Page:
A Summer of Drowning

John Burnside

First Sentence:     Late in May 2001, about ten days after I saw him for the last time, Mats Sigfridsson was hauled out of Malangen Sound, a few miles down the coast from here.

I read Glister by John Burnside a few years ago and I’m still not fully sure whether I liked it or not. I could see the talent Burnside had (talent recently acknowledged by the TS Eliot Prize for Poetry ) and parts of it really shone, but as a whole it left me a little cold. This book is set mainly on the Norwegian island of Kvaløya in the Arctic Circle and as such, you would expect this would also leave me cold, but in an altogether different way! The book itself though, I loved. Liv is the narrator, and while she is 28, she is recalling events that happened a long time ago when she was still a teenager, and as such inhabits that former self for much of the book. Time itself is a big concern in this novel and there are instances when it seems that events are taking place outside of time:

Out there, in the busy world, the clocks are ticking, but we are mostly alone on our Whale Island and, whether it’s white night or winter dark, there’s not much here to betray the passing of clock-time.

Another major preoccupation in the book is the environment itself, Liv’s surroundings. There is talk of ‘reading by the midnight sun’ (the midnattsol), or of wandering around the barren Sound, being alone in a hytte (a small hut) or simply sitting enjoying the perpetual gloaming. This sense of place only serves to heighten our reading experience. The main thrust of the story is about Liv and her mother at a particular point in their lives. Liv lives with her mother, the notoriously reclusive painter Angelika Rossdal, and growing up she never knew her father. Then, one summer, she begins to find out about him. It is this same summer when people start drowning very close to their remote home, and once these things happen, things will never be the same again. I thoroughly enjoyed this book. It is quirky, beautifully written, quite plot-driven and, at times, utterly bizarre and unsettling. If you can find the time, I recommend you give it a read.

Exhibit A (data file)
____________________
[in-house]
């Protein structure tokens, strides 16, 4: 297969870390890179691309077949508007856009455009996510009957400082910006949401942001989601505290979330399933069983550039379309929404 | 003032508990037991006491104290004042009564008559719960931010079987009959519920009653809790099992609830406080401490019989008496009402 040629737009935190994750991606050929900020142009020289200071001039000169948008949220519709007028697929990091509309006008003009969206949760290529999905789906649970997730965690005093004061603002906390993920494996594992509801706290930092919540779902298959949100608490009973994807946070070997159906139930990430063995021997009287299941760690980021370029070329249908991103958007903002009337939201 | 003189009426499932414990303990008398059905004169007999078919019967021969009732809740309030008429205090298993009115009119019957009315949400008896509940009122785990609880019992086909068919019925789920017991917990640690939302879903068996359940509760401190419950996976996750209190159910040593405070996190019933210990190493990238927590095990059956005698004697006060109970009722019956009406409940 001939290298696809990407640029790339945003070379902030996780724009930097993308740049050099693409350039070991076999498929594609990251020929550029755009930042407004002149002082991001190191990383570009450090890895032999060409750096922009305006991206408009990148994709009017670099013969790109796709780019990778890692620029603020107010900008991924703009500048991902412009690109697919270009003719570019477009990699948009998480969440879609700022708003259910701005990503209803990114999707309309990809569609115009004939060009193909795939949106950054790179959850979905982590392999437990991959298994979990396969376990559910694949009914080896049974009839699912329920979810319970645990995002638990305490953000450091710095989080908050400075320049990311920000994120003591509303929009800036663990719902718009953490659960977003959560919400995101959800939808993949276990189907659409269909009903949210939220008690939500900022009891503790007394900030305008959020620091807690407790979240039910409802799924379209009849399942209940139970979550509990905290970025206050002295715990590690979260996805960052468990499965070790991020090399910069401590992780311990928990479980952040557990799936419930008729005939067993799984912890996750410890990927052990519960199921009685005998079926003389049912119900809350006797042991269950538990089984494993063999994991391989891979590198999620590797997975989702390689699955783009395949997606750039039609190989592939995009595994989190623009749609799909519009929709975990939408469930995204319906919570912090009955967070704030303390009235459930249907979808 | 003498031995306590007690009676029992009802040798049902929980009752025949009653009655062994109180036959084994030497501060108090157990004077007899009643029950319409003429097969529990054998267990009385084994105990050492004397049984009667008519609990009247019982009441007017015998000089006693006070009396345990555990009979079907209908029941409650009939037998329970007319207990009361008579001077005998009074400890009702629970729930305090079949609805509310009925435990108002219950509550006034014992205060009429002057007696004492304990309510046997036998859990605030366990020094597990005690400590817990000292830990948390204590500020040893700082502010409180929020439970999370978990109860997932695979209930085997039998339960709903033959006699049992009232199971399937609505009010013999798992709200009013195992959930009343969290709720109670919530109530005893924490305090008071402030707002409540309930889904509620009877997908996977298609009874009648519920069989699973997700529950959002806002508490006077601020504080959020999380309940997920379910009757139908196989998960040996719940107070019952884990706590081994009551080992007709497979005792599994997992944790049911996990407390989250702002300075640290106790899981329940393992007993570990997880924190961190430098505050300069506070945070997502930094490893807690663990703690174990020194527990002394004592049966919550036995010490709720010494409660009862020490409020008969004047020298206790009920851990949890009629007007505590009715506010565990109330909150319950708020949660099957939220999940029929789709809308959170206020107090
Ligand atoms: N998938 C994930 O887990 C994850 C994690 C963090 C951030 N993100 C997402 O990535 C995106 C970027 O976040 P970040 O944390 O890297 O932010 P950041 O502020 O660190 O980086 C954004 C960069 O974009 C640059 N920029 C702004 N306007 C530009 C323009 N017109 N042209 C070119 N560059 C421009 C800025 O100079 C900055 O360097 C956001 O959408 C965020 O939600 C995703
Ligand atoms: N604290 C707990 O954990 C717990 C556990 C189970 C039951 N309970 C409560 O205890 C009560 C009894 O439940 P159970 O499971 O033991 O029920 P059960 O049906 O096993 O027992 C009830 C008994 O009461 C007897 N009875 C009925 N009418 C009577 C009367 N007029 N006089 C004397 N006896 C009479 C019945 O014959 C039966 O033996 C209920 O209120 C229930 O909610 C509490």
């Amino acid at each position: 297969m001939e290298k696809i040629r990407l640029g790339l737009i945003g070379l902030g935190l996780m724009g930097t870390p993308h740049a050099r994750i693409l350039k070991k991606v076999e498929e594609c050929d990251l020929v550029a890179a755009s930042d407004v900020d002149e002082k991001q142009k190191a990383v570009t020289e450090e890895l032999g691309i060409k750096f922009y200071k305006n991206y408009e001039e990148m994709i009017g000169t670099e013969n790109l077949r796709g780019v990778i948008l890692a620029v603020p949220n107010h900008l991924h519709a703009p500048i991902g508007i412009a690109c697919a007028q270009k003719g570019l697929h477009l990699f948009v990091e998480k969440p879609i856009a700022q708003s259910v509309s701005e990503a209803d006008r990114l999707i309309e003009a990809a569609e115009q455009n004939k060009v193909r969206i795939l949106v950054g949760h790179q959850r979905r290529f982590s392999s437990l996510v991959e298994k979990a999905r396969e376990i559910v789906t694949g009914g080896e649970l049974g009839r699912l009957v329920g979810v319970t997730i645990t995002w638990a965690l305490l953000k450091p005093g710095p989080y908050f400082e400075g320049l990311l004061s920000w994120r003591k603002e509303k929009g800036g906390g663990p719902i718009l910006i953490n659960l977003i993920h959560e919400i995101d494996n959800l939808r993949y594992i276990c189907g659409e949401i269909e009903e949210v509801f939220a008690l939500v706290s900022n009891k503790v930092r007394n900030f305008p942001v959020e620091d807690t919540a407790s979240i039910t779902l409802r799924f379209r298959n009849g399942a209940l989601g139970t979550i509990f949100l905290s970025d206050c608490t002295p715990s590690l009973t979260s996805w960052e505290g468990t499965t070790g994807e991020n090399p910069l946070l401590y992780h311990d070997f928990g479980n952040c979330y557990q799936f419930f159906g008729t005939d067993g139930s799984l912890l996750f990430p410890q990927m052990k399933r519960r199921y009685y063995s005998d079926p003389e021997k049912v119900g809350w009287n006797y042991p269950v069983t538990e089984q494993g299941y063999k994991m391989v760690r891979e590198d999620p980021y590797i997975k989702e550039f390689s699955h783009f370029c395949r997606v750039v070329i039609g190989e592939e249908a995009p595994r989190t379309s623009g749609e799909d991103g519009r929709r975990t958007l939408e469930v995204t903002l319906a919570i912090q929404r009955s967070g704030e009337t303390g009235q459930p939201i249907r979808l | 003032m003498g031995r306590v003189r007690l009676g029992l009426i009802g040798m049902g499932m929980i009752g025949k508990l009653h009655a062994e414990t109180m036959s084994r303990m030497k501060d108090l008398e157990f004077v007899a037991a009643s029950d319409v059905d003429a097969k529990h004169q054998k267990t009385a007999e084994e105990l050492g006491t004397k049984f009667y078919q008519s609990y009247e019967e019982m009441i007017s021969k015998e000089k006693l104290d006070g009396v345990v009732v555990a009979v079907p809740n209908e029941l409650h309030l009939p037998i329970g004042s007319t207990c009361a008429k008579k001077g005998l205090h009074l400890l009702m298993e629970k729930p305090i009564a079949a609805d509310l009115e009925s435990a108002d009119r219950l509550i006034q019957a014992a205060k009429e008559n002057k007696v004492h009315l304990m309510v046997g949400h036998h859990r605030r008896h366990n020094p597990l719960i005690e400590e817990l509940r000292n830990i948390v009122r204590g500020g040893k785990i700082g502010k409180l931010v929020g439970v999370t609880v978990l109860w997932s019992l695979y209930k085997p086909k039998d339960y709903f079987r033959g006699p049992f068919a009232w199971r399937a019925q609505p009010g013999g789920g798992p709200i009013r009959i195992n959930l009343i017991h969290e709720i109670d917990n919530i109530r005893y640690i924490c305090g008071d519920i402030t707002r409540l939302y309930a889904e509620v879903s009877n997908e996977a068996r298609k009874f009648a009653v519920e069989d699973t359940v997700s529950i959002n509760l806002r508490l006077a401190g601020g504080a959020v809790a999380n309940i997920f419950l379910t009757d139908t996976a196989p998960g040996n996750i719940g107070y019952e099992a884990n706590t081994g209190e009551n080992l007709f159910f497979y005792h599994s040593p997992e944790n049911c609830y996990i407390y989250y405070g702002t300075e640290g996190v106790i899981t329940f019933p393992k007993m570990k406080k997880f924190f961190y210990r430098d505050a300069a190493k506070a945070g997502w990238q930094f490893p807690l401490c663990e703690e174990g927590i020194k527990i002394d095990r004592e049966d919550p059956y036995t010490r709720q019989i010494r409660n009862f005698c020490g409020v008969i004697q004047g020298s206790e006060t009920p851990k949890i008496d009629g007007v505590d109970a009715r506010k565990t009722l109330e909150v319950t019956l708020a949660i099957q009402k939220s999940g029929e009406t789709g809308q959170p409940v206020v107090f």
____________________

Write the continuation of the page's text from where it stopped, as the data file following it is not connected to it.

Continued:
(Not that finding time is ever a problem, or a cause of concern, right?)…

Panic about time most of all. The way it starts to move differently when you sit a while, and everything slows, till it feels like it could stop at any moment. The way it pools and stalls in the middle of a summer’s morning, or in the white gloaming, so you want to go and stare at a clock, just to watch the second hand turning.

* * * *

Last Sentence:      I know this – and I spend the best part of my time making such maps as I can, maps of the world as it is between one moment and the next, charging myself with the impossible task of finding, among the pencil marks and shading, some cold angle of meadow or fjord where old Bieggaalmaj, or some other restless and hungry god, gathers them all in, one after another, Mats and Harald, Martin Crosbie and Kyrre Opdahl, the girl Maia and the huldra she became, hidden away in the folds of the wind, where only the most careful storytellers could find them.

Last Sentence explained:     So, by then end of the book Liv has traveled to London to meet her father, Arild Frederik, for the first time. She never gets the chance to meet him however as he dies just before she gets there. While all this is going on, strange things are afoot back home. The two brothers, Mats (mentioned in the first sentence) and Harald have both drowned mysteriously close together and Liv turns to her ‘father-figure-type-friend’ Kyrre Opdahl for an explanation. Kyrre is a believer in folk tales and legends, and he is convinced that the drownings were caused by a huldra. He is also convinced that local girl Maia is the huldra, a conviction that is reinforced when Maia befriends blow-in Martin Crosbie just before he disappears. Liv herself believes she sees Maia put Martin under a spell and lead him out to water but at this stage even what Liv tells us is called into doubt, as this all happens after her trip to London and she herself acknowledges her recollections cannot be trusted:

I could think of no other explanation than enchantment and, while I realise now that, when someone claims they can think of no other explanation, it’s only because they haven’t really considered the alternatives[…]

At the very end, in a deeply unsettling scene, it appears that Kyrre Opdahl violently kills Maia, as none of these people are ever seen again. All of this is suggested however, and we can never fully be sure if the events actually happened or if Liv has hallucinated them…


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